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The author would like to thank Dale Henderson, Mohsin Khan, Saul Lizondo and Geoffrey Woglom for useful comments and conversations on the topic. Special thanks are due to Jagdeep Bhandari, who contributed substantially to the paper.
Allowing for investment would make the model much more complicated and preclude an analytical solution. This is an important limitation of the model, because the level of investment is itself an important target for policy. However, as long as the speed of adjustment of the capital stock to its desired value via investment/disinvestment is slow relative to the rate at which markets for financial assets adjust, the analysis of the short-run behavior of aggregate demand presented below will remain valid.
Alternatively, fp could be taken to be the stock of land. In essence, fp is an asset with a flexible, market-determined domestic currency price which is traded in organized markets by well-informed agents. It is intended to represent “inflation hedges”, which figure so prominently in developing-country policy discussions and might best be considered a composite of highly substitutable assets, such as land and foreign exchange.
Real output, which tends to shift asset composition among money and all other assets in response to transactions motives, is excluded from the asset demand functions because our assumptions of slow capital-stock adjustment and full employment render the level of real output constant over the time frame of the analysis.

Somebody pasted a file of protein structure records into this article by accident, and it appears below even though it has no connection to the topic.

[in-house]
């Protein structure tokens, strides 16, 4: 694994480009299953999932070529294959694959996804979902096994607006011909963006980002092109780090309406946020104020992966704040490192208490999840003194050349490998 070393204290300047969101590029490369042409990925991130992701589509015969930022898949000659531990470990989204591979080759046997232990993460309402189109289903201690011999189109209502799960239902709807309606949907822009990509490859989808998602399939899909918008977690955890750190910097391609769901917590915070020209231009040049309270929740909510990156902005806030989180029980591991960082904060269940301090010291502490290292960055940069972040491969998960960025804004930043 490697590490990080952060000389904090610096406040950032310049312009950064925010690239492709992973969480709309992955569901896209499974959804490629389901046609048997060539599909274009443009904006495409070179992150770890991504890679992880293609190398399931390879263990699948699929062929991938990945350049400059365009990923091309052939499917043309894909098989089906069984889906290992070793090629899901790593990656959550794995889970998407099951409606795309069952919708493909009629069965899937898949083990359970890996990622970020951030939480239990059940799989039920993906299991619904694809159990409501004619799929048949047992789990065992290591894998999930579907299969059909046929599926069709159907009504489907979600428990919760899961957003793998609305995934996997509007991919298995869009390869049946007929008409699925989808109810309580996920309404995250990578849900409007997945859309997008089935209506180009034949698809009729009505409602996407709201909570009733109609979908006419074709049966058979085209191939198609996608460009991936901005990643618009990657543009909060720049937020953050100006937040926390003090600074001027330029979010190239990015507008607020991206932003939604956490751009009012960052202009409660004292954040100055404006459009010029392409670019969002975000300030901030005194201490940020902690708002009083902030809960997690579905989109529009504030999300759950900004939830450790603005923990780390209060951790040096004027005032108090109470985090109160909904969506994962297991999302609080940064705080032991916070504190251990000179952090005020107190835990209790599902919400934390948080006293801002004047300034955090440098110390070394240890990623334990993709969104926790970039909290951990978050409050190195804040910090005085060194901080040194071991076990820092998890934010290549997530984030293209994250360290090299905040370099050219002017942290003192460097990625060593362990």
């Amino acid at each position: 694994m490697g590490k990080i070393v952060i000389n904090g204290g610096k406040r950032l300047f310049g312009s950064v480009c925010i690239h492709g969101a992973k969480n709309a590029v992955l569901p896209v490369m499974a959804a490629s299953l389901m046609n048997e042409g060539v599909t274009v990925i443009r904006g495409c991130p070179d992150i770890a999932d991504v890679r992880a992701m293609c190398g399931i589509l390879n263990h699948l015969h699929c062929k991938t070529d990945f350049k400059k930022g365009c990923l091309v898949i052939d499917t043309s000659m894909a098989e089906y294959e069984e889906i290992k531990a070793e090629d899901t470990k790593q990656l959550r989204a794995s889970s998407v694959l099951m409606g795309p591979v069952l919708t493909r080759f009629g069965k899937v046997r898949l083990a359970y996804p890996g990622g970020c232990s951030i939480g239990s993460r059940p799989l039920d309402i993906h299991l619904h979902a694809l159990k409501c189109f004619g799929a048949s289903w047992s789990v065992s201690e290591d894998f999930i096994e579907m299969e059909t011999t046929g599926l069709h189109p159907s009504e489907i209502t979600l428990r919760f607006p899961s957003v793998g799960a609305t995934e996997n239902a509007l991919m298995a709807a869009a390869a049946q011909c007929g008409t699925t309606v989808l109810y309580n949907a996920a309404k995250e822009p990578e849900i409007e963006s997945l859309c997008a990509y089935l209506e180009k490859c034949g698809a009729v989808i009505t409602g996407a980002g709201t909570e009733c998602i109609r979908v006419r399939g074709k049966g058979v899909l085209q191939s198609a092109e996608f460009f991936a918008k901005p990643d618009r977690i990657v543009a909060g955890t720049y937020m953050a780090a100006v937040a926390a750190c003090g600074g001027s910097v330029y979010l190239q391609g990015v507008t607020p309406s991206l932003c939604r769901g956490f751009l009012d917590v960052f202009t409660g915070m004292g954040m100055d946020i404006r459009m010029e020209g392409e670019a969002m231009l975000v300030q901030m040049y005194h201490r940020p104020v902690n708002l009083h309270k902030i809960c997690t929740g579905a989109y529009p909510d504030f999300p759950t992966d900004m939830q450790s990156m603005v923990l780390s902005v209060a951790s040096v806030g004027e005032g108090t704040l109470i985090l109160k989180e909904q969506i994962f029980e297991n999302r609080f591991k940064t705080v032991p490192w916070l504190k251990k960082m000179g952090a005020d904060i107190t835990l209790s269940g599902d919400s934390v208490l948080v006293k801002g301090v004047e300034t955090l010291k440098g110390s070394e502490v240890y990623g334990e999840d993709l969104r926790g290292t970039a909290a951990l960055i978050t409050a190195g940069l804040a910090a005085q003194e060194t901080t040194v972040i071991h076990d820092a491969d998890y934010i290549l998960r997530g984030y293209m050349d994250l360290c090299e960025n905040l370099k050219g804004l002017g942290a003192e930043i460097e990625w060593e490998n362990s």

Since the real interest rate already appears with a negative sign in (6), including the present value of factor incomes among the arguments of the function c( ) would not qualitatively affect the analysis. Notice that this specification rules out direct McKinnon-Shaw effects of the controlled interest rate iM on private consumption via intertemporal substitution. The effects of this omission are discussed below.
This is actually an approximation to the true present value of the subsidy, which depends on the entire stream of future interest rates and credit. The approximation is adopted for tractibility.
This assumes, of course, that foreign exchange reserves do not pay interest.
Sales at the official rate may be inadvertent. For example, the case of “leakages” from the official to the parallel market arising from export underinvoicing or import overinvoicing can be treated as a sale of foreign exchange to the parallel market at the official rate. A dual-market model incorporating such leakages is presented in Bhandari and Vegh (1990).
Notice that, if the direct McKinnon-Shaw effect of iM on consumption were present, this would contribute to a negative interest-rate effect on demand, making the ambiguous case more likely. However, as the next section will show, the presence of iM in the consumption function will not alter the qualitative nature of the general-equilibrium effects of changes in iM.
The case e6 < 0 is of greater interest both because it is likely to be empirically dominant and because the magnitude of the fiscal effects are tied to essentially arbitrary assumptions about the initial size of b and the composition of induced government spending.